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Do you pee in the shower? Apparently it’s more common than you’d like to think, according to Frank Warren, the creator of the world-famous blog PostSecret. Warren has received this secret most frequently throughout his entire time reading and posting people’s anonymous secrets online for the world to see.

The Fairfield University Inter-Residential Housing Association (IRHA) began planning for the PostSecret event in August.

“Each year IRHA chooses an advocacy issue that is important to all of us, and for the 2011-2012 school year we chose suicide prevention initiatives,” said Vice President Briana Cronk ’12. “The PostSecret mission really speaks to this.”

“PostSecret is this great example of the power of community and anonymity; that someone who is in great despair, or simply does not feel heard in some aspect of their life, and yet has this outlet in which to feel heard, is a wonderful thing,” Emily Goodman ’14, IRHA Community Outreach Director, explained. “Sometimes, being heard can be the difference between wanting to die and wanting to live; between feeling utterly alone in the world, and feeling like you’re not the only one.”

“No matter how connected we all feel with Facebook and Twitter and email and texting, there is still this feeling sometimes that no one else can possibly understand us,” Goodman  noted. “And yet, here is this man who changes all of that by the simple act of opening his mailbox to the millions of people in this country, and even those outside of it; someone who is never too busy to be a shoulder to cry on, and someone who never judges you for your secrets.”

A number of University departments contributed to the coordination of the event, including Joe Defeo (on behalf of Student Development), Residence Life, Student Diversity Programs, the Office of the Dean of Students, University Activities, and New Student Programs.

The event, scheduled for February 2nd, will be held in the Quick Center at 7:30 p.m. Tickets are free for any Fairfield student and cost $20 for the public. Following his talk, Warren will be holding a book sale and signing in the lobby of the Quick Center.

“It’s scary to really face your own secrets, but when you do, you begin to realize that the very things that haunt us are not as haunting as they can very often feel,” Goodman said.

Cronk hopes that the campus community will share their secrets and enjoy the event as much as she will. “Personally, I think he’s one of the most inspiring people Fairfield students have had the chance to meet, and I hope he really makes an impact here.”

The Mirror had the opportunity to ask him about his disorganization, his plans for growing PostSecret beyond the web, and how he manages bearing the weight of the
entire world on his shoulders.

 

The Mirror: Have you ever included one of your own secrets on a postcard on PostSecret?

 

Frank Warren: Yes, I have one of my secrets in every book.

 

TM: Was there a particular postcard that made you the happiest? Saddest? Most memorable?

 

FW: There are so many meaningful ones to me. I like the funny ones and the ones that describe a hidden act of kindness. Maybe my secret is I like the weird sexual ones too. To really answer your question though, the ones that remind me of the secrets I am keeping from myself are the ones that are most meaningful for me.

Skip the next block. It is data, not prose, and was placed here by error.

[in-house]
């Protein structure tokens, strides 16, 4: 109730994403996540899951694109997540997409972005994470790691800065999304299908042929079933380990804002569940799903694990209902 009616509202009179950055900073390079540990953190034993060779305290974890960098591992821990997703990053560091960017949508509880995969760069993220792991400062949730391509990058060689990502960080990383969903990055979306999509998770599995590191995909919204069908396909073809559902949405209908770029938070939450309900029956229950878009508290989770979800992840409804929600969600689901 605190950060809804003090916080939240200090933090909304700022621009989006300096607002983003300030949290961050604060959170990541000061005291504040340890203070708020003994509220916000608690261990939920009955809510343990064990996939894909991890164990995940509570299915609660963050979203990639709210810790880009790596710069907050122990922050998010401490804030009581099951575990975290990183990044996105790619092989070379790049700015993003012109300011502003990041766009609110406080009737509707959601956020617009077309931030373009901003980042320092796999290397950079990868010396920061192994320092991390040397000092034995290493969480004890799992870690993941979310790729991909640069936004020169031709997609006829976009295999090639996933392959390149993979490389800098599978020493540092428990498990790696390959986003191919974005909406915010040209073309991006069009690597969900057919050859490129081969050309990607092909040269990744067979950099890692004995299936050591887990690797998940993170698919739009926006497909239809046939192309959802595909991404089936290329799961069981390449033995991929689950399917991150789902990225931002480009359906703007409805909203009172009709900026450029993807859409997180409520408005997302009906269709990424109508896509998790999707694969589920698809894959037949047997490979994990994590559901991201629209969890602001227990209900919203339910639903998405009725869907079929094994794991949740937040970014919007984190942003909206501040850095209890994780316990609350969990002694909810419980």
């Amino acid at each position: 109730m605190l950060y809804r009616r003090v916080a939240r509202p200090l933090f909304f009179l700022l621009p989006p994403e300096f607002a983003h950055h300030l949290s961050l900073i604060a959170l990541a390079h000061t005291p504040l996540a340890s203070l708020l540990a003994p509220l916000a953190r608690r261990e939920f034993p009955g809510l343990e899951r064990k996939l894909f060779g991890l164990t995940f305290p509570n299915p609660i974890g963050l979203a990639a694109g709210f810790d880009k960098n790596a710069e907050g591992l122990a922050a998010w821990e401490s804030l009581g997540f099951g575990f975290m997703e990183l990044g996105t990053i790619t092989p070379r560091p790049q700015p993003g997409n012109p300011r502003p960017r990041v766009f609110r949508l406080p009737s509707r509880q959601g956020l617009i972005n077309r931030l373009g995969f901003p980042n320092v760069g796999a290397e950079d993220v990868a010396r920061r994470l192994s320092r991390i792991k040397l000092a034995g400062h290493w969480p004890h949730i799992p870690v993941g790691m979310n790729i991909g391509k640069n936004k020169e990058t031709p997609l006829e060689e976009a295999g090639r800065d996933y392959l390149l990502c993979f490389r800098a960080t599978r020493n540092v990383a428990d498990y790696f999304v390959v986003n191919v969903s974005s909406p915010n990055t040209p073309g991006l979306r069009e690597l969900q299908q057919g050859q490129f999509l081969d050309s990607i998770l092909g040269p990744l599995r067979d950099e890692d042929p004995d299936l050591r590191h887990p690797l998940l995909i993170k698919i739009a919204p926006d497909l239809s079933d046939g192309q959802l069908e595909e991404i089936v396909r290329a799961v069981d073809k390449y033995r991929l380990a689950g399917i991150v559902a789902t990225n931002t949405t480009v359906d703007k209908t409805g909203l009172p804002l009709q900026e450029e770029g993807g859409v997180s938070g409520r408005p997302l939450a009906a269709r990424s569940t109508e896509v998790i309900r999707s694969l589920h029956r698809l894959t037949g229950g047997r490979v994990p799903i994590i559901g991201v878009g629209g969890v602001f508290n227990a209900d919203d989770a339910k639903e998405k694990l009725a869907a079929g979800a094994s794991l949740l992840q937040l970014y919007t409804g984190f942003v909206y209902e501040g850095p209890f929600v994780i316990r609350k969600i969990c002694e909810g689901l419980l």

TM: Have you ever been embarrassed reading someone else’s secret?

 

FW: Not really. They all come anonymously, and my hope is that people can find some solace or catharsis when they find the words and art to take ownership of their secret and then physically let it go to a stranger.

 

TM: Did you have to learn over time not to judge people based on their secrets, or was it a natural assumption upon starting the site?

 

FW: Before I started PostSecret, I was a volunteer on a suicide prevention hotline. My work there really helped me to be nonjudgmental.

 

 

TM: Do you ever feel stressed or pressured with responsibility as the reader of everyone’s secrets? Are you able to separate the secrets from your own life, or do the two mix and affect one another?

 

FW: It does feel like a great responsibility that I have. So for example, I feel obligated to make sure I never miss posting the Sunday Secrets even if that means interrupting my Christmas, which happened this year, or doing it while sick.

 

TM: Have you ever had an affirming moment that made all of the reading, organizing and posting of secrets worthwhile?

 

FW: A couple months ago, I received a “[Mental Health Advocacy] Lifetime Achievement Award” [at the 1st Annual IMAlive Conference] for my work on suicide prevention through PostSecret. That was pretty special.

 

TM: Ultimately, do you have plans to continue to grow the PostSecret concept (beyond the site and the books)? Would you    like to see it continue to flourish and spread, or do would you like it to remain as the original small, relatively-unknown concept?

 

FW: I am working on a PostSecret play right now and a TED talk next month. Both those prospects really excite me.

 

TM: How do you handle the intake of so many cards? How do you organize and sort through all of the secrets?

 

FW: I’m a typical guy, so my archive of all the secrets mailed to me is complete…but very unorganized.

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